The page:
The Madonna of the Trail is a series of twelve statues placed along Rt 40 the Old National Trails Road. The Pennsylvania Madonna was the tenth in the series and was dedicated December 8, 1928. It is located in Beallsville on Rt. 40 near Washington, Pennsylvania. The statues were designed by sculptor August Leimbach. They were dedicated to the pioneer spirit of women. They provide a symbol of the courage and faith of the women whose strength and love aided so greatly in settlement of the frontiers. It is also a reminder of the pioneer spirit of all women - from our revolutionary ancestors to present.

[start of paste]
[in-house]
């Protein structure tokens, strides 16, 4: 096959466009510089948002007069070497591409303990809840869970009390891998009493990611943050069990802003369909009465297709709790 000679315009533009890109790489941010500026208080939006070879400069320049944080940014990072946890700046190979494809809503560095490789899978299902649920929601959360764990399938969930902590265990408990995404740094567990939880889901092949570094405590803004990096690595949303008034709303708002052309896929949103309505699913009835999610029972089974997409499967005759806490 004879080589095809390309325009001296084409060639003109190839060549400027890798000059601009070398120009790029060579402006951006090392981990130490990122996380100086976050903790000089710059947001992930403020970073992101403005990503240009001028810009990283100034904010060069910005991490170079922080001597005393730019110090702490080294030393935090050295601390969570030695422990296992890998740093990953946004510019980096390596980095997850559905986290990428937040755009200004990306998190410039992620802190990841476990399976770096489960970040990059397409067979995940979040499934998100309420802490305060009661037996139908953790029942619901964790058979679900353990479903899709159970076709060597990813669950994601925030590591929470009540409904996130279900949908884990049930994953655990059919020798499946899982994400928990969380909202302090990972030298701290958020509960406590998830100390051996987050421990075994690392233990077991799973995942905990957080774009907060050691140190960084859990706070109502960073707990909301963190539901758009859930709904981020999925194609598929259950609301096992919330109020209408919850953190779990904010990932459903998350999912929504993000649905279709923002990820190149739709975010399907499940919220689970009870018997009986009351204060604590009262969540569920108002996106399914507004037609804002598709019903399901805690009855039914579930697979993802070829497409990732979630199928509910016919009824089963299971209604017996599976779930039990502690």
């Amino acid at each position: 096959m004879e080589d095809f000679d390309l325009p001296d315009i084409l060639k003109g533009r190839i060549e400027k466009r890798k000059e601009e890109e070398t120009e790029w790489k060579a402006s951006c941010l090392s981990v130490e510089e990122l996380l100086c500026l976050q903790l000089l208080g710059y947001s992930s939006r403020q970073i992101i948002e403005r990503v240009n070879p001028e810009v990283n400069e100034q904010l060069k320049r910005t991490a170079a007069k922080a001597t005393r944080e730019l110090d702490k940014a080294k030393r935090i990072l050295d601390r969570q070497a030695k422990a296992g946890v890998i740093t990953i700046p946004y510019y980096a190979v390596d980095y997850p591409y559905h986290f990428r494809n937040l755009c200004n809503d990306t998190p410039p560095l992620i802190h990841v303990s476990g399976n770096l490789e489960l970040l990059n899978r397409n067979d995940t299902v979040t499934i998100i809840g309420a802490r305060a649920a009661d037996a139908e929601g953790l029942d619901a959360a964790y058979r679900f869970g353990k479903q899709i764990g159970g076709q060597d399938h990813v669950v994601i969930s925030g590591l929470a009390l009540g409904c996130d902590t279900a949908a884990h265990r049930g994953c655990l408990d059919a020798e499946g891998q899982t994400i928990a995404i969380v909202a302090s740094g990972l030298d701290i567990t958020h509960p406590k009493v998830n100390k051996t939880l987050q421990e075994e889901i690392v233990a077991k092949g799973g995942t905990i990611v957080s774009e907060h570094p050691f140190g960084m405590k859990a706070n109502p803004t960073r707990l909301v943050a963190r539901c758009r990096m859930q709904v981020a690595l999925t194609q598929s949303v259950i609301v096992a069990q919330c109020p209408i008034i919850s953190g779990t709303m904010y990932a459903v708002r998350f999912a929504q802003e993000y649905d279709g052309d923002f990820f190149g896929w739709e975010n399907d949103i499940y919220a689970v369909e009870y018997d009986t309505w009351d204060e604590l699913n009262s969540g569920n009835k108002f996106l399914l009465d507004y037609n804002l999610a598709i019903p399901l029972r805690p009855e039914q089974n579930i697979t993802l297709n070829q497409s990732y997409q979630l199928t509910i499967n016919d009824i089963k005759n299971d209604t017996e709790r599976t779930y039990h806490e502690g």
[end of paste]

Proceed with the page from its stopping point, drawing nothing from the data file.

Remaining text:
Phoebe Fraunces was George Washington’s black housemaid. Her lover, Thomas Hickey, was one of General Washington’s bodyguards. Hickey had been convinced to join the British side and was conspiring to kill Washington. Hickey asked Phoebe to poison Washington’s peas, and she agreed in order to learn Hickey’s plans. She informed Washington and in the presence of Hickey, he threw the poisoned peas out an open window into the yard. Chickens ate the peas and died immediately. Hickey was convicted of conspiring to kill the General and was hung.